It is also important to highlight the work of Athanasius Kircher. In 1646 he published the book Ars Magna Lucis et Umbra (The Great Art of Light and Shadow)—a compilation of the state of the art in light, lenses, mirrors, and astronomy. The book also presented detailed descriptions and illustrations about the camera obscura and lanterna magica (see Figure 1).

Kircher collected many of the artifacts of his studies in his own museum, Museo Kircherianum, established in the Collegium Romanum in Rome. “The museum was full of marvelous optical and acoustic devices” [2] that would create illusions and delight his visitors. These devices and artifacts were mostly automata figures with hydraulic or pneumatic power that performed a series of automatic movements. Many of these devices were copies or recreations of Heron of Alexandria’s “Theatre of Illusions” [3].

The lanterna magica was an image projector with a candle lantern—the ancestor of today’s slide projector. Although Kircher was not the creator, he is often associated with the lanterna magica due to his extensive work in the field. (There are references to similar artifacts from many years before from many authors.) One of his breakthroughs was the “Smicroscopin” that appears in the second edition of the Ars Magna Lucis et Umbra from 1671 [2]. It was a device used to narrate stories that included a circular surface holding pictures that illustrated moments in the plot. By rotating the wheel, you could follow the storyline. Kircher presented the story of Christ divided into eight different moments/slides/scenes. This device would become one of the clear predecessors of the modern motion picture projector.

By the end of the 17th century, the lanterna magica became a common instrument throughout Europe. Traveling showmen would often set up magic shows with it [4]. A great example is Phantasmagoria, an audiovisual performance from the 17th century created by Etienne-Gaspard Robertson (see Figure 2). Robertson created an immersive audio and visual space that focused on the themes of terror, demons, and spirits from the darkness. Using projections, light tricks, transparent screens, smoke, magic lanterns, mirrors, projections on glass, and moving lanterns, among other techniques, he played with the perceptions of the audience, creating illusions, space-time ambiguities, and warped reality.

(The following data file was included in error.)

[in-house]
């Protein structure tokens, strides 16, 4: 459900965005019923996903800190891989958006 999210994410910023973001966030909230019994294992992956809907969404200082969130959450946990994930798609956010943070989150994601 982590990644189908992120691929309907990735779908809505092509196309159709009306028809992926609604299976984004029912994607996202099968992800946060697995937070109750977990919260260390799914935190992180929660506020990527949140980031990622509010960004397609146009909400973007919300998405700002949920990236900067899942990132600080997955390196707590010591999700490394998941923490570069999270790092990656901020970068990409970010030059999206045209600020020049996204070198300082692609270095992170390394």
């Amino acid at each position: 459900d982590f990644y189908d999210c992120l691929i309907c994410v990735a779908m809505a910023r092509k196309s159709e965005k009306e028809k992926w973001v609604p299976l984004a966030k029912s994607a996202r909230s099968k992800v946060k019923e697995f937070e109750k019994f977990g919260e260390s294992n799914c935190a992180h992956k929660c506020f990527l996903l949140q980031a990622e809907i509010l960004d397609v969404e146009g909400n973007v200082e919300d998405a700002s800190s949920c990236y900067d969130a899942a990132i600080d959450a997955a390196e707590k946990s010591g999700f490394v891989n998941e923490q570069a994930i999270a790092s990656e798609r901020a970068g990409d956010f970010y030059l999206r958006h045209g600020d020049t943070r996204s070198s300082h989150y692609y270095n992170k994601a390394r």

These illusions created by the control of light and shadow allowed him to manipulate, create, and negate the physical space. The space became a transition between the tangible and the virtual, with the objective to “engage the audience’s perception and cognition, and play with their fundamental categories of world formation and orientation, of belief and confusion, of certainty and play” (Tom Gunning in [5]). Magic lanterns were already well known and somewhat ubiquitous, but in Phantasmagoria the lantern (or phantascope, as Robertson called it) was hidden. The audience saw the projected images but neither their source nor the screen, which created a feeling that something miraculous was unfolding. The ghosts seemed simply to appear in the air. Robertson created an immersive media space, a temporal alternative space where abnormal events occurred. His mastery of illusion techniques allowed him to play with the audience’s perceptions and emotions.

* Alternative Worlds

A good metaphor to illustrate the features of these environments is the “Zone” from Andrei Tarkovsky’s 1979 film Stalker (see Figure 3). Like these reactive environments, the Zone has magical characteristics and does not obey the laws of physics as we know them in the real world. It is a post-apocalyptic area with special powers, dominated by a space-time disorder—a place where the conventions of the real world do not fit.